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MANAGEMENT OF MYSORE KIRLOSKAR LIMITED, HARIHAR VERSUS MAHABOOB BEIG

    W.A.1823 Of 1992

    Decided On, 09 November 1992

    At, High Court of Karnataka

    By, THE HONOURABLE MR. JUSTICE K.A. SWAMI & THE HONOURABLE MR. JUSTICE N.D.V. BHATT

    For the Appearing Parties: R. Gururajan, Advocate.



Judgment Text

KA. SWAMI, J.


( 1 ) THIS appeal is preferred against the order dated 8-7-1992 passed by the learned single Judge in W. P. No. 3291 of 1985. In the writ petition, the 1st respondent herein has sought for quashing the award dated 30th April, 1983 passed by the Additional industrial Tribunal, Bangalore in Case No. A.. D. No. 7 of 1979 produced as annexure-C in the writ petition and also the order dated 30th November, 1984 produced as Annexure-G passed by the Additional Industrial Tribunal, Bangalore.


( 2 ) THE aforesaid dispute came to be referred by the State Government by its Order No. SWL 762 LLD 78, dated 10th/11th September, 1979. By the said order, the State Government referred 4 points for determination as stated in para 1 of the award. In addition to the points referred by the State Government, the Additional industrial Tribunal, Bangalore, raised 4 Additional issues. After considering the material on record, the tribunal answered Additional Issues 1 to 3 in the affirmative and Additional Issue No. 4 in the negative. After the award was passed on 30-4-1983, the 1st respondent filed an application for recalling the award and to decide the case afresh. That application was rejected by the tribunal by its order dated 30-11-1984. Therefore, the 1st respondent challenged that order also.


( 3 ) THE learned single Judge has set aside the findings recorded on Additional Issues 1 and 2 and has further held that the award is not disturbed in respect of other matters. It is the validity of this order that is challenged in this appeal by party No. 2 - Management of Mysore Kirloskar Ltd.


( 4 ) IT is contended by Sri Gururajan, learned counsel for the appellant that as the order dated 30-11-1984 dismissing the application filed by the 1st respondent has not been set aside or quashed, without setting aside or quashing that order, this court cannot go into the validity of the award passed by the tribunal. It is also further contended that the dispute is raised on behalf of the 1st respondent by the Union, as such the 1st respondent has no right to challenge the award. Therefore, the tribunal is justified in rejecting his application by its order dated 30-11-1984. Consequently, the order dated 30-11-1984 cannot at all be set aside and therefore, the award cannot at all be disturbed. In support of the second contention, the learned counsel for the appellant has placed reliance on a decision of the Supreme Court in Ram Prasad vishwakarma v The Chairman, Industrial Tribunal, AIR 1961 SC 857.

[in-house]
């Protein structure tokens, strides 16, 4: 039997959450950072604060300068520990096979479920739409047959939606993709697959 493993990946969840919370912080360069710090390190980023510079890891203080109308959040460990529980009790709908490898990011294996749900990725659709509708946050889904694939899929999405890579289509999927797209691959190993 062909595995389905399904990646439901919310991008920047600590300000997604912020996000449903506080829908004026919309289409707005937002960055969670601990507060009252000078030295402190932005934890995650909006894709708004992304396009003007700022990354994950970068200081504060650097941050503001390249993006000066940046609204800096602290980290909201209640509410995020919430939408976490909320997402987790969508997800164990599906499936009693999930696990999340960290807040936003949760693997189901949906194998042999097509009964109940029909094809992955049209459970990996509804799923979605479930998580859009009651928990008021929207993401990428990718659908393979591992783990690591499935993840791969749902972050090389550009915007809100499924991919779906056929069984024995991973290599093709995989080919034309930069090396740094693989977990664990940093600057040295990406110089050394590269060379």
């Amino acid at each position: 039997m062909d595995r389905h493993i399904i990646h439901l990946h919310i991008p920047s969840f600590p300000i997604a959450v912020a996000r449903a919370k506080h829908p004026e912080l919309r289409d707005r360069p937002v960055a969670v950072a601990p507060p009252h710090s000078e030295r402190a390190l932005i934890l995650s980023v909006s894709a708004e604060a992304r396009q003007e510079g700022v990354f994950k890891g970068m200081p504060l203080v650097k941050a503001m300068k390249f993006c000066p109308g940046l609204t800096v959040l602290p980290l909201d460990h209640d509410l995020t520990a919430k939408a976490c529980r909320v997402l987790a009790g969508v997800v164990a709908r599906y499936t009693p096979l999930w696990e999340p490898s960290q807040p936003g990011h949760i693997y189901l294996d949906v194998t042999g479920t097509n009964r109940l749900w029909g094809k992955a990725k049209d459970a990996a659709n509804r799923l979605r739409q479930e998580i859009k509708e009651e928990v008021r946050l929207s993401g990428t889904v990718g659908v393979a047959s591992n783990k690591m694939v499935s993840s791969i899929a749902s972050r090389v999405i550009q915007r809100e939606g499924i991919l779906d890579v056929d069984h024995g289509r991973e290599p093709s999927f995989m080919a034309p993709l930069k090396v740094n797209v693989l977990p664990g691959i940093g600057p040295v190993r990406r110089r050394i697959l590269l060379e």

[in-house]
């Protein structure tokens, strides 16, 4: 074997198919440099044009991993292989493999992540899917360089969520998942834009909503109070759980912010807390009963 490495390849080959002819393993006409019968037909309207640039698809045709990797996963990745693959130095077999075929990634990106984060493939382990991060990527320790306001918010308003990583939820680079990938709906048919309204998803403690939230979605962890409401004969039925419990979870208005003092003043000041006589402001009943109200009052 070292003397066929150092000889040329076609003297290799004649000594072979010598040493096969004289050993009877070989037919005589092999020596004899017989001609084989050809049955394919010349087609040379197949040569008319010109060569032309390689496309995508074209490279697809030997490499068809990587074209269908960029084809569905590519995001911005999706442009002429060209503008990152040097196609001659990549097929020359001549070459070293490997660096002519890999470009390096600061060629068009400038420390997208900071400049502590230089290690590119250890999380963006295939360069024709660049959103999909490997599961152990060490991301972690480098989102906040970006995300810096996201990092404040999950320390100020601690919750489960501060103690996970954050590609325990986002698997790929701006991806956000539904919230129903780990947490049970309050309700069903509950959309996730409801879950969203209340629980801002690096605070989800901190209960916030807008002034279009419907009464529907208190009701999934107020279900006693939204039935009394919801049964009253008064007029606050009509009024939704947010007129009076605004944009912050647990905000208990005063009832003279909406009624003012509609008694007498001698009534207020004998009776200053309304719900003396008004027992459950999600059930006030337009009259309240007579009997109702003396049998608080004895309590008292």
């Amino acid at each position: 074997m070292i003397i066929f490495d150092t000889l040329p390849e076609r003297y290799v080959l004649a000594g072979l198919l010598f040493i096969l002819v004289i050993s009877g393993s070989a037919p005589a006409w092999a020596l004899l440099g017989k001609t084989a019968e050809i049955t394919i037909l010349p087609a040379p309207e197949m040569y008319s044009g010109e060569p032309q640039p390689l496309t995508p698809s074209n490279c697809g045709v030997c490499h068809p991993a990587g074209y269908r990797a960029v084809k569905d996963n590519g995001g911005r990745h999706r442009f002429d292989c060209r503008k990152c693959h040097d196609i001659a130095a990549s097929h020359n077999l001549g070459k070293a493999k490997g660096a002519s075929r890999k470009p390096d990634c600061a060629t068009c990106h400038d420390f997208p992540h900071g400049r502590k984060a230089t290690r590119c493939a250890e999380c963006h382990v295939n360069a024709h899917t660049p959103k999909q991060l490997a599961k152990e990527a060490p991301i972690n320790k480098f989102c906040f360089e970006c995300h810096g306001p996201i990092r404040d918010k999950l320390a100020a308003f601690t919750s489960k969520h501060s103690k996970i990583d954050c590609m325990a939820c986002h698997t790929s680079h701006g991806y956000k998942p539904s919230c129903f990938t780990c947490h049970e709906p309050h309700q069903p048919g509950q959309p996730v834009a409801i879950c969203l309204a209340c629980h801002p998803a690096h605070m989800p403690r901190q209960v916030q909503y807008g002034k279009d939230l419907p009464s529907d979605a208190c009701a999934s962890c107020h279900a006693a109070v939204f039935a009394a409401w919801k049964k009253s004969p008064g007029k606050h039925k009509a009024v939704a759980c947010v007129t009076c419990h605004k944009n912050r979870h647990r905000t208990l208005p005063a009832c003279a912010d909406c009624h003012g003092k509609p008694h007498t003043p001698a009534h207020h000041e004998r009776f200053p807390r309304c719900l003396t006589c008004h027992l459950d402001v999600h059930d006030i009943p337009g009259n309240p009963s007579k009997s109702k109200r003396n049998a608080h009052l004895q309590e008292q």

( 5 ) WE take up the second contention first for consideration.


( 6 ) IT may be pointed out here that in Rama Prasad Vishwakarma's case, what was decided by the Supreme Court was that when a dispute is raised by the Union for and on behalf of the workman, he will not have a right of representation through his representative, except in exceptional circumstances. In para 9 of the Judgment it has been held thus:"it is not unreasonable to think that Section 36 of the Industrial Disputes Act recognises this position by providing that the workman who is a party to a dispute shall be entitled to be represented by an officer of a registered trade Union of which he is a member. While it will be unwise and indeed impossible to try to lay down a general rule in the matter, the ordinary rule should in our opinion be that such representation by an officer of the trade Union should continue throughout the proceedings in the absence of exceptional circumstances which may justify the tribunal to permit other representation of the workman concerned. We are not satisfied that in the present case, there were any such exceptional circumstances. It has been suggested that the Union's Secretary Fateh singh himself had made the complaint against the appellant which resulted in the order of dismissal. It has to be observed however that in spite of everything, the union did take up this appellant's case against this dismissal as its own. At that time also, Fateh Singh was the Secretary of the Union. If the Union had not taken up his cause, there would not have been any reference. In view of all the circumstances, we are of opinion that it cannot be said that the tribunal committed any error in refusing the appellant's prayer for representation through representatives of his own choice in preference in Fateh Singh, the Secretary of the union. "in the instant case, we are not concerned with the right of the 1st respondent to be represented through the representative of his choice in the dispute, as per Section 36 of the Industrial Disputes Act, 1947 (for short 'the Act' ). We are concerned with the merits and validity of the award dated 30-4-1983 passed by the Additional Industrial tribunal, Bangalore, in Case No. AID 7 of 1979 and the right of the workman to challenge the same.